I first got this idea from Tom Smithwick, who shared with the List what George Barnes had shared with him.  I don't think you will have much luck sharpening carbide with diamond paste on paper, or cardboard or even on MDF board.  My assumption is that it takes more power than that.  You might have some luck with ultra fine diamond stones, but my finest diamond stone is about 400g.  I use it to put the initial angles in and to get rid of chips in the edges (yes, I sometimes knick the edges).    I've made two different sharpening wheels, and both work quite well. Make a wooden wheel at least 6" in diameter, though 8" might be better. Make the wheel wider than a plane iron.   Go to your local shoe or saddle repair place, or your local Tandy Leather dealer and get a piece of  leather with at least one smooth side.  The strip of leather should be wider than the wheel, and long enough to go completely around it....  For a wheel 2" wide by 6" in diameter, you'll need a piece of leather about 2.5" x 22".  Purchase an arbor with which to mount the wheel to an electric motor.  I've used both 1700 and 3300 rpm with good results. Mount the motor to something solid.  The motor should turn away from you, from bottom to top -- opposite direction of a bench grinder.

        Mount the wheel to the motor arbor and use a large sanding block to true things up.  Obviously you want the wheel to be perfectly round, and the sandpaper will do that quite nicely.  I think I used either 60g or 80g paper for this operation, maybe finishing up with some 150g.  Once you have things true, remove the wheel from the motor arbor in order to glue the leather to the wheel.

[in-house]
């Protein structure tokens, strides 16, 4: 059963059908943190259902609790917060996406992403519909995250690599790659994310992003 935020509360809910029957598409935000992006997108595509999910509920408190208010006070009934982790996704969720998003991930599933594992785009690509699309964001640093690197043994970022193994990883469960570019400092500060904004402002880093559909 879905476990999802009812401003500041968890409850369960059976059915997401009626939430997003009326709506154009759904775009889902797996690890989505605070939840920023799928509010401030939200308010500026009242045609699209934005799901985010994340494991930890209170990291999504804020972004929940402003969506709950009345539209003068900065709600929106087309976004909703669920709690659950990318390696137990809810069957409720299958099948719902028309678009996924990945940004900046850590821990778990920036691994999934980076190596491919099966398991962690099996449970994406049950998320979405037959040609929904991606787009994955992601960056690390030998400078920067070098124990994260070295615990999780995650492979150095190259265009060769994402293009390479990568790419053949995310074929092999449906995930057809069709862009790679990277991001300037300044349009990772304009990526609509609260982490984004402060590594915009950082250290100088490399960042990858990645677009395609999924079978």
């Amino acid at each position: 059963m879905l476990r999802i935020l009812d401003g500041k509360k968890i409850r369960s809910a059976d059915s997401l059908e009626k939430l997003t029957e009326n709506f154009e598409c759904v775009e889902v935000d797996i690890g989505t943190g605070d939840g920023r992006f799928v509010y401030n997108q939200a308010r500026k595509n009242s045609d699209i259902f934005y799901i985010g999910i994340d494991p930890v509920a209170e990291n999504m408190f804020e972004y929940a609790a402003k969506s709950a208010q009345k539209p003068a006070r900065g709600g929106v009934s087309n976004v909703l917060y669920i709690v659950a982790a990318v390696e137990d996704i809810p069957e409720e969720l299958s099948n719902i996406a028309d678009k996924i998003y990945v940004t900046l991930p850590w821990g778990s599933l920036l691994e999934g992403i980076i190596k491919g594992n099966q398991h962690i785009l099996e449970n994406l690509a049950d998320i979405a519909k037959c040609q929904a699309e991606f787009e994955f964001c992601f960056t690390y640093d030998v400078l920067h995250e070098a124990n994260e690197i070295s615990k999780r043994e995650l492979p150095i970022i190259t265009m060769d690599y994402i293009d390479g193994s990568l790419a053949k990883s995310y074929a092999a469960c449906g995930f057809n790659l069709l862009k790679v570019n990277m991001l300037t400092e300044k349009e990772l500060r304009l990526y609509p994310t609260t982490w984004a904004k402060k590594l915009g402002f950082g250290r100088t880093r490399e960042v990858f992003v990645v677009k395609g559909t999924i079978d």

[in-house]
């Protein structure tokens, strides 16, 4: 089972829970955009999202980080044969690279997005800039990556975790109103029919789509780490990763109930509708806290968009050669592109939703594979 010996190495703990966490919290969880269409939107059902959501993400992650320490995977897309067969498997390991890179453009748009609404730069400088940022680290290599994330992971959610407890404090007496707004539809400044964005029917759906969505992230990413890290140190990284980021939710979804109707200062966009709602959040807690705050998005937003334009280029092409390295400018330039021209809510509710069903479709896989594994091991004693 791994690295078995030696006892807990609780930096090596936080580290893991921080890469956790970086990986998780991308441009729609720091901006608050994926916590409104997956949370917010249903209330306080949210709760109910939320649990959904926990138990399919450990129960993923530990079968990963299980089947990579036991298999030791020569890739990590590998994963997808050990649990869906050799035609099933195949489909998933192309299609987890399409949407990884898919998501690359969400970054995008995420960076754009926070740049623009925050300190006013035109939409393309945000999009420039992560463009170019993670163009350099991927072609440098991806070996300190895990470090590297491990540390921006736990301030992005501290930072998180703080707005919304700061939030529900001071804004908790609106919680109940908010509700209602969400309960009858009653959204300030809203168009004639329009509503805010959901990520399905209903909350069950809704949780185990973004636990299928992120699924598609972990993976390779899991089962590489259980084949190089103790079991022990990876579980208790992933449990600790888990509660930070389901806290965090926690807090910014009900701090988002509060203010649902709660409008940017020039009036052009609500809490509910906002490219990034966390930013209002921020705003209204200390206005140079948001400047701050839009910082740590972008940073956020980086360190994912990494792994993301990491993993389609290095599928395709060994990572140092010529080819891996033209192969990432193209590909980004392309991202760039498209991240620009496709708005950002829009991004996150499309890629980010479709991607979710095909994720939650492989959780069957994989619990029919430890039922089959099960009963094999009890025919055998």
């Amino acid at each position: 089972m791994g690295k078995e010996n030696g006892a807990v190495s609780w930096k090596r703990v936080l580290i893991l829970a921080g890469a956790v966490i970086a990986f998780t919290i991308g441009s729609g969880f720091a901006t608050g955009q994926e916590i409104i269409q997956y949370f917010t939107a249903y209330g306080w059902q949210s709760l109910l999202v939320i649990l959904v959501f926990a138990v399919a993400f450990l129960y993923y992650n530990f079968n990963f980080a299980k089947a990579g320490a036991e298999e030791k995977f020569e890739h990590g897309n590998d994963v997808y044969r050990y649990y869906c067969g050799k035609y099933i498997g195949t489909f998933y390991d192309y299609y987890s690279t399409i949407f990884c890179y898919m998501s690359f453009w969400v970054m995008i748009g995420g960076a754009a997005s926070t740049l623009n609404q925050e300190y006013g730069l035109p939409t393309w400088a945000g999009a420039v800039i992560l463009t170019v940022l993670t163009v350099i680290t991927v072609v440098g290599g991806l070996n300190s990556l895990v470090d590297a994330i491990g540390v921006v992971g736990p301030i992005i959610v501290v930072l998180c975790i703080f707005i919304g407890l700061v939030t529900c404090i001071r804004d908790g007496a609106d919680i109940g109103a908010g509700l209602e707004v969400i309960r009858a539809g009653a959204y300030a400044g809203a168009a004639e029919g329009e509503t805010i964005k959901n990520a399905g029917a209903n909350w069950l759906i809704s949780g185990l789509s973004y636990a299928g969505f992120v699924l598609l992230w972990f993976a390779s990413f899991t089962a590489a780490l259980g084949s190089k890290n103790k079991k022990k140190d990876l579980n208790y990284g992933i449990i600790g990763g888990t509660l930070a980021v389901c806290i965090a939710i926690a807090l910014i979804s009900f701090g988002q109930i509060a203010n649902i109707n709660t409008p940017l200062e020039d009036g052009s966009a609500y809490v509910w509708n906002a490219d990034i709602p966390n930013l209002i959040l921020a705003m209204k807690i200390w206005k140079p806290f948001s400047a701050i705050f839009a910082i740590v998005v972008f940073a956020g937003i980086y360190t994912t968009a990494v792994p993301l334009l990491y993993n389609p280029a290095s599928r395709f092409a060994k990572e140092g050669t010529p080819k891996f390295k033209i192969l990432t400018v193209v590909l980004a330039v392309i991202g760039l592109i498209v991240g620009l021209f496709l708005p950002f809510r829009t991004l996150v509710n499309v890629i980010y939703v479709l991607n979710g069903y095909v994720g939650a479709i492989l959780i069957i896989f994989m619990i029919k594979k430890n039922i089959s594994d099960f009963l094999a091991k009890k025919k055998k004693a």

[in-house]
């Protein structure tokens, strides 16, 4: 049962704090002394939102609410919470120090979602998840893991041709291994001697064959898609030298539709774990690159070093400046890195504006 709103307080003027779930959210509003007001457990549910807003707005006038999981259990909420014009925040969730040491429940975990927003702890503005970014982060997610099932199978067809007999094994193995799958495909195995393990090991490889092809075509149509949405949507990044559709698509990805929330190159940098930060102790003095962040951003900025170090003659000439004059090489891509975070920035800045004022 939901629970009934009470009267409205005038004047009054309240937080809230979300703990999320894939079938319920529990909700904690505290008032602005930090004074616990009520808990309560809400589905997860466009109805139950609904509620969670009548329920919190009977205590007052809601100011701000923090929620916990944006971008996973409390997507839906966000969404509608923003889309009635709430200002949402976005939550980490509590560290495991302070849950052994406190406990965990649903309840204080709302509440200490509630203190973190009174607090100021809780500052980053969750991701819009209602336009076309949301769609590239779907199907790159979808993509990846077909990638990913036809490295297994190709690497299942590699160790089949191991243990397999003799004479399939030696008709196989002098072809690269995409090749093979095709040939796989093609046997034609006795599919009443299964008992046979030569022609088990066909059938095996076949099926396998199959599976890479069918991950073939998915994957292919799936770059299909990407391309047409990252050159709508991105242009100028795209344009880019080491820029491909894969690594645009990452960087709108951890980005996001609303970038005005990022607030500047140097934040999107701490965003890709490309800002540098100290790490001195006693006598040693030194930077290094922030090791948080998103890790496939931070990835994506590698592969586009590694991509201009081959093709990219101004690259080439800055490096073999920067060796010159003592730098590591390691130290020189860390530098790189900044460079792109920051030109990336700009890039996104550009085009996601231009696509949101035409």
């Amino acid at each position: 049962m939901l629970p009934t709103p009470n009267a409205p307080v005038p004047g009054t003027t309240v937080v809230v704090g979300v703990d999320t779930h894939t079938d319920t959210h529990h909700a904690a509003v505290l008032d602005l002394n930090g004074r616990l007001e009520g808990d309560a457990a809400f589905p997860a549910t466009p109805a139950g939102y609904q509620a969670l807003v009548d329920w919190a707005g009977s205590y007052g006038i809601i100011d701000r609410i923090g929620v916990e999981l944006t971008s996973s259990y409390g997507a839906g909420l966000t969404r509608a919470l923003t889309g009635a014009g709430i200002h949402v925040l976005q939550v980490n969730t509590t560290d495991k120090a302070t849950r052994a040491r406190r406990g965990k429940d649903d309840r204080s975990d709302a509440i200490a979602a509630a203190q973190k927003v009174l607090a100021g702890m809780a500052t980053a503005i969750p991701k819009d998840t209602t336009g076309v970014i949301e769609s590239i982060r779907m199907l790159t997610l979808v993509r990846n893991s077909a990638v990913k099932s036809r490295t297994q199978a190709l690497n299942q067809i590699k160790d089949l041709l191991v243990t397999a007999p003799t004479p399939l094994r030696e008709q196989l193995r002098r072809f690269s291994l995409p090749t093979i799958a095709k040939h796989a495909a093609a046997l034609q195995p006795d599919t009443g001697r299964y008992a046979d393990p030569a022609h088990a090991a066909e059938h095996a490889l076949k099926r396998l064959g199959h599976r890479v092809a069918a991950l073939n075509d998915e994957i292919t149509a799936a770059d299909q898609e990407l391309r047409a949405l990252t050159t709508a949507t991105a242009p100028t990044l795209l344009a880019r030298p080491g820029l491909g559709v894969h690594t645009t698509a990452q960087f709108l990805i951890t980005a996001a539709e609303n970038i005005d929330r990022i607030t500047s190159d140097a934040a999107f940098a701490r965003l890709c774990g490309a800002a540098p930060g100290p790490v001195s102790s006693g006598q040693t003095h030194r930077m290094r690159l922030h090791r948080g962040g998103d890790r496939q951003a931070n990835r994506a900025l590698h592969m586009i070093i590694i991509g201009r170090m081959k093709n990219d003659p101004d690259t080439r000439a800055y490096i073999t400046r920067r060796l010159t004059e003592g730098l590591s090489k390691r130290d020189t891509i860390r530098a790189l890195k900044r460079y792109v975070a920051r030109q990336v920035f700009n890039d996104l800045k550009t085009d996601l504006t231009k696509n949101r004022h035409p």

Dry fit the leather to the outside of the wheel, making sure that you have a nice joint where the two edges meet.  I miter cut the leather with a utility knife, though I'm not certain that's necessary.  Drawing some lines on the leather may aid you in positioning it later.  The leather will later be glued to the wooden wheel, but doing most of the fitting before mounting the wheel makes things easier.

        Contact cement is used to glue the leather to the wooden wheel.  All hardware stores carry contact  cement.  Get the old-fashioned kind that stinks like crazy rather than the new, less toxic kind of contact cement.  Thoroughly coat both the wooden wheel and the inside of the leather with contact cement.  Let both surfaces dry completely tack free.  Then coat them both again, and let them dry completely tack free again.  Here's the only tricky part..... position the leather on the wheel very carefully.  The instant the leather touches the wheel, it is stuck.  Really stuck.  For good.  You can make the bond even tighter by beating the leather down tight with a rubber mallet.    At this point you have leather glued to the wooden wheel, but the leather is overlapping the outside edges of the wheel.    You can cut most of the excess leather away with a utility knife, but don't worry about getting it too close.  Mount the wheel again.  Spin it by hand to make sure nothing hangs up.  Turn on the motor and use your sanding block again to make nice neat edges on your leather.

        You're almost there.  I cut the back end of all my plane blades nice and square with a Dremel tool and a file.  You don't want a rounded back on the irons, and you want them all the same length.   Remember, the motor turns AWAY from you.  Eyeball a position where the back end of the plane iron is sitting solidly on the base, and the beveled edge of the iron is squarely against the leather wheel.  I clamp a little wooden block against the butt end of the iron to use as a stop block and help me keep the correct angles.  Clamp it firmly.

        To load the wheel you first coat it with vegetable oil.    The oil will darken the leather.  You don't want it wet, just lightly coated. The diamond paste is an oil carrier with tiny chips of diamond in it. Diamond paste is sold in syringes -- 5 gram and 18 gram.  It isn't cheap, and I only use the green and yellow.  If I remember correctly, green is about 5-8 microns, and yellow is finer at 3-5 microns.  Start with the green.  Squeeze out about a 1/2" dab of paste onto your finger.  Dot it on the wheel at various locations, then smooth it around good.  It may take a little more the first time, but not much.  You'll be amazed how little paste it takes.